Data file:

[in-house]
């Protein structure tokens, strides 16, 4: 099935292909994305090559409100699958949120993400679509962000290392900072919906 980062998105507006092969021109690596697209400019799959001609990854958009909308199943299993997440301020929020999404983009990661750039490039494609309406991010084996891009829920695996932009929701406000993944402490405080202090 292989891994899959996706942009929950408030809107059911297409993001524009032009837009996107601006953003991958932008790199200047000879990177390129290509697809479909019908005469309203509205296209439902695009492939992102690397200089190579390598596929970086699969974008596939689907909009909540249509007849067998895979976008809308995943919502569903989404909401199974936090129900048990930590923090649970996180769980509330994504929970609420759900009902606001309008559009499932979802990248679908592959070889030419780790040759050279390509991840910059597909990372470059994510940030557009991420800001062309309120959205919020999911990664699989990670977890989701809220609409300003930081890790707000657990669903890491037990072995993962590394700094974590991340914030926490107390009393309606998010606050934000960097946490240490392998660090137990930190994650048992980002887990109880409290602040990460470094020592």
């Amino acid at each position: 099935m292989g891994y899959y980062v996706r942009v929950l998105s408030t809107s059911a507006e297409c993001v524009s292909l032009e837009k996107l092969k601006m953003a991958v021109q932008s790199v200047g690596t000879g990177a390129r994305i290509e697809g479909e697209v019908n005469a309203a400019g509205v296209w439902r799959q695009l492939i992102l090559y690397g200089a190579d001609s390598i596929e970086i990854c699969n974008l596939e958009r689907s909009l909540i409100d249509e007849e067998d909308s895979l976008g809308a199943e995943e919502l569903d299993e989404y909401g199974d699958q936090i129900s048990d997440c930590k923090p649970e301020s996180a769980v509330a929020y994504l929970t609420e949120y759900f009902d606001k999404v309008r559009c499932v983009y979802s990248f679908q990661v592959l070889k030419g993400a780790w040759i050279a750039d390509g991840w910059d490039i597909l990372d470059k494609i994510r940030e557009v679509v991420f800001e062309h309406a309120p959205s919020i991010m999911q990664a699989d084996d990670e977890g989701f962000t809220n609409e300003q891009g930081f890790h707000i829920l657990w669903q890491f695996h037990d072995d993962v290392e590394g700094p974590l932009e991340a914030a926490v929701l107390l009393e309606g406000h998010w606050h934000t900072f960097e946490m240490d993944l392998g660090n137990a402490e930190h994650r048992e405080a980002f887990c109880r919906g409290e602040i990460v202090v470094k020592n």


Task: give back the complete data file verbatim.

[in-house]
């Protein structure tokens, strides 16, 4: 099935292909994305090559409100699958949120993400679509962000290392900072919906 980062998105507006092969021109690596697209400019799959001609990854958009909308199943299993997440301020929020999404983009990661750039490039494609309406991010084996891009829920695996932009929701406000993944402490405080202090 292989891994899959996706942009929950408030809107059911297409993001524009032009837009996107601006953003991958932008790199200047000879990177390129290509697809479909019908005469309203509205296209439902695009492939992102690397200089190579390598596929970086699969974008596939689907909009909540249509007849067998895979976008809308995943919502569903989404909401199974936090129900048990930590923090649970996180769980509330994504929970609420759900009902606001309008559009499932979802990248679908592959070889030419780790040759050279390509991840910059597909990372470059994510940030557009991420800001062309309120959205919020999911990664699989990670977890989701809220609409300003930081890790707000657990669903890491037990072995993962590394700094974590991340914030926490107390009393309606998010606050934000960097946490240490392998660090137990930190994650048992980002887990109880409290602040990460470094020592």
């Amino acid at each position: 099935m292989g891994y899959y980062v996706r942009v929950l998105s408030t809107s059911a507006e297409c993001v524009s292909l032009e837009k996107l092969k601006m953003a991958v021109q932008s790199v200047g690596t000879g990177a390129r994305i290509e697809g479909e697209v019908n005469a309203a400019g509205v296209w439902r799959q695009l492939i992102l090559y690397g200089a190579d001609s390598i596929e970086i990854c699969n974008l596939e958009r689907s909009l909540i409100d249509e007849e067998d909308s895979l976008g809308a199943e995943e919502l569903d299993e989404y909401g199974d699958q936090i129900s048990d997440c930590k923090p649970e301020s996180a769980v509330a929020y994504l929970t609420e949120y759900f009902d606001k999404v309008r559009c499932v983009y979802s990248f679908q990661v592959l070889k030419g993400a780790w040759i050279a750039d390509g991840w910059d490039i597909l990372d470059k494609i994510r940030e557009v679509v991420f800001e062309h309406a309120p959205s919020i991010m999911q990664a699989d084996d990670e977890g989701f962000t809220n609409e300003q891009g930081f890790h707000i829920l657990w669903q890491f695996h037990d072995d993962v290392e590394g700094p974590l932009e991340a914030a926490v929701l107390l009393e309606g406000h998010w606050h934000t900072f960097e946490m240490d993944l392998g660090n137990a402490e930190h994650r048992e405080a980002f887990c109880r919906g409290e602040i990460v202090v470094k020592n």